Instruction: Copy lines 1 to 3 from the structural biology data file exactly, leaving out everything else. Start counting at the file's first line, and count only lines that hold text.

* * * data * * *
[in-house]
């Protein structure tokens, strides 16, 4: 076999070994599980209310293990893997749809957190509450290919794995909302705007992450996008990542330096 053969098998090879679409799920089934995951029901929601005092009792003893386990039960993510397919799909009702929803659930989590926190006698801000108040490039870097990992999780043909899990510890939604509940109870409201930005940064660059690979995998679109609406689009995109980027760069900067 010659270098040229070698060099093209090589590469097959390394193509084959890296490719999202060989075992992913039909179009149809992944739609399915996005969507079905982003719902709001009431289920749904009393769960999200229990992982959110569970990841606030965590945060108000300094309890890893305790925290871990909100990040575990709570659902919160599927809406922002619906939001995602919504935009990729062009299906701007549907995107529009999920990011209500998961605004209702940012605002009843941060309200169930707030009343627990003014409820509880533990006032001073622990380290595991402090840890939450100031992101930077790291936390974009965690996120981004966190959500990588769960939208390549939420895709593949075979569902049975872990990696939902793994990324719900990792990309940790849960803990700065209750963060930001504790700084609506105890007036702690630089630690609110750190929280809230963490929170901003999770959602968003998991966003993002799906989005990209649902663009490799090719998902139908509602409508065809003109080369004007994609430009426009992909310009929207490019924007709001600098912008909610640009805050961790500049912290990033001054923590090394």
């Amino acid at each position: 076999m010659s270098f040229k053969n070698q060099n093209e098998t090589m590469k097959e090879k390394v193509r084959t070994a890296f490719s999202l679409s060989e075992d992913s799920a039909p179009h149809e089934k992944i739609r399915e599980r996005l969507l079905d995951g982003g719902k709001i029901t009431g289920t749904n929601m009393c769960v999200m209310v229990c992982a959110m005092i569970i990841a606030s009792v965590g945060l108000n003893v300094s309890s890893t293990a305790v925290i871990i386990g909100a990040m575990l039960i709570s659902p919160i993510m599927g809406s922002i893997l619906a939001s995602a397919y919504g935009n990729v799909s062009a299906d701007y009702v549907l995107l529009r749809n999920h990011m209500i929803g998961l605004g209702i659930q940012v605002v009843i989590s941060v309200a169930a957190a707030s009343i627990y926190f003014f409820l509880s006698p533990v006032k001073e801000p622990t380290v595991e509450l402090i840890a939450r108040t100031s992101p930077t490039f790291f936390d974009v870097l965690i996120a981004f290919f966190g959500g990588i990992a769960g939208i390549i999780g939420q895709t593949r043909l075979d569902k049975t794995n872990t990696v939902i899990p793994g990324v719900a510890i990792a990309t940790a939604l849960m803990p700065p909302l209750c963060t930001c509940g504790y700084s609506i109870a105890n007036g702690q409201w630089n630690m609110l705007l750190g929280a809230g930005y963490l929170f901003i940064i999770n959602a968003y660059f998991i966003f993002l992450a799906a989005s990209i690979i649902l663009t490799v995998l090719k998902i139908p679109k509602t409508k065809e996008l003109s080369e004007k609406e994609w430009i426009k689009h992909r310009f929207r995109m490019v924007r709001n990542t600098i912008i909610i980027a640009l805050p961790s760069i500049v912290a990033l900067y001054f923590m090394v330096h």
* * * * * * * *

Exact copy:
[in-house]
């Protein structure tokens, strides 16, 4: 076999070994599980209310293990893997749809957190509450290919794995909302705007992450996008990542330096 053969098998090879679409799920089934995951029901929601005092009792003893386990039960993510397919799909009702929803659930989590926190006698801000108040490039870097990992999780043909899990510890939604509940109870409201930005940064660059690979995998679109609406689009995109980027760069900067 010659270098040229070698060099093209090589590469097959390394193509084959890296490719999202060989075992992913039909179009149809992944739609399915996005969507079905982003719902709001009431289920749904009393769960999200229990992982959110569970990841606030965590945060108000300094309890890893305790925290871990909100990040575990709570659902919160599927809406922002619906939001995602919504935009990729062009299906701007549907995107529009999920990011209500998961605004209702940012605002009843941060309200169930707030009343627990003014409820509880533990006032001073622990380290595991402090840890939450100031992101930077790291936390974009965690996120981004966190959500990588769960939208390549939420895709593949075979569902049975872990990696939902793994990324719900990792990309940790849960803990700065209750963060930001504790700084609506105890007036702690630089630690609110750190929280809230963490929170901003999770959602968003998991966003993002799906989005990209649902663009490799090719998902139908509602409508065809003109080369004007994609430009426009992909310009929207490019924007709001600098912008909610640009805050961790500049912290990033001054923590090394």
């Amino acid at each position: 076999m010659s270098f040229k053969n070698q060099n093209e098998t090589m590469k097959e090879k390394v193509r084959t070994a890296f490719s999202l679409s060989e075992d992913s799920a039909p179009h149809e089934k992944i739609r399915e599980r996005l969507l079905d995951g982003g719902k709001i029901t009431g289920t749904n929601m009393c769960v999200m209310v229990c992982a959110m005092i569970i990841a606030s009792v965590g945060l108000n003893v300094s309890s890893t293990a305790v925290i871990i386990g909100a990040m575990l039960i709570s659902p919160i993510m599927g809406s922002i893997l619906a939001s995602a397919y919504g935009n990729v799909s062009a299906d701007y009702v549907l995107l529009r749809n999920h990011m209500i929803g998961l605004g209702i659930q940012v605002v009843i989590s941060v309200a169930a957190a707030s009343i627990y926190f003014f409820l509880s006698p533990v006032k001073e801000p622990t380290v595991e509450l402090i840890a939450r108040t100031s992101p930077t490039f790291f936390d974009v870097l965690i996120a981004f290919f966190g959500g990588i990992a769960g939208i390549i999780g939420q895709t593949r043909l075979d569902k049975t794995n872990t990696v939902i899990p793994g990324v719900a510890i990792a990309t940790a939604l849960m803990p700065p909302l209750c963060t930001c509940g504790y700084s609506i109870a105890n007036g702690q409201w630089n630690m609110l705007l750190g929280a809230g930005y963490l929170f901003i940064i999770n959602a968003y660059f998991i966003f993002l992450a799906a989005s990209i690979i649902l663009t490799v995998l090719k998902i139908p679109k509602t409508k065809e996008l003109s080369e004007k609406e994609w430009i426009k689009h992909r310009f929207r995109m490019v924007r709001n990542t600098i912008i909610i980027a640009l805050p961790s760069i500049v912290a990033l900067y001054f923590m090394v330096h």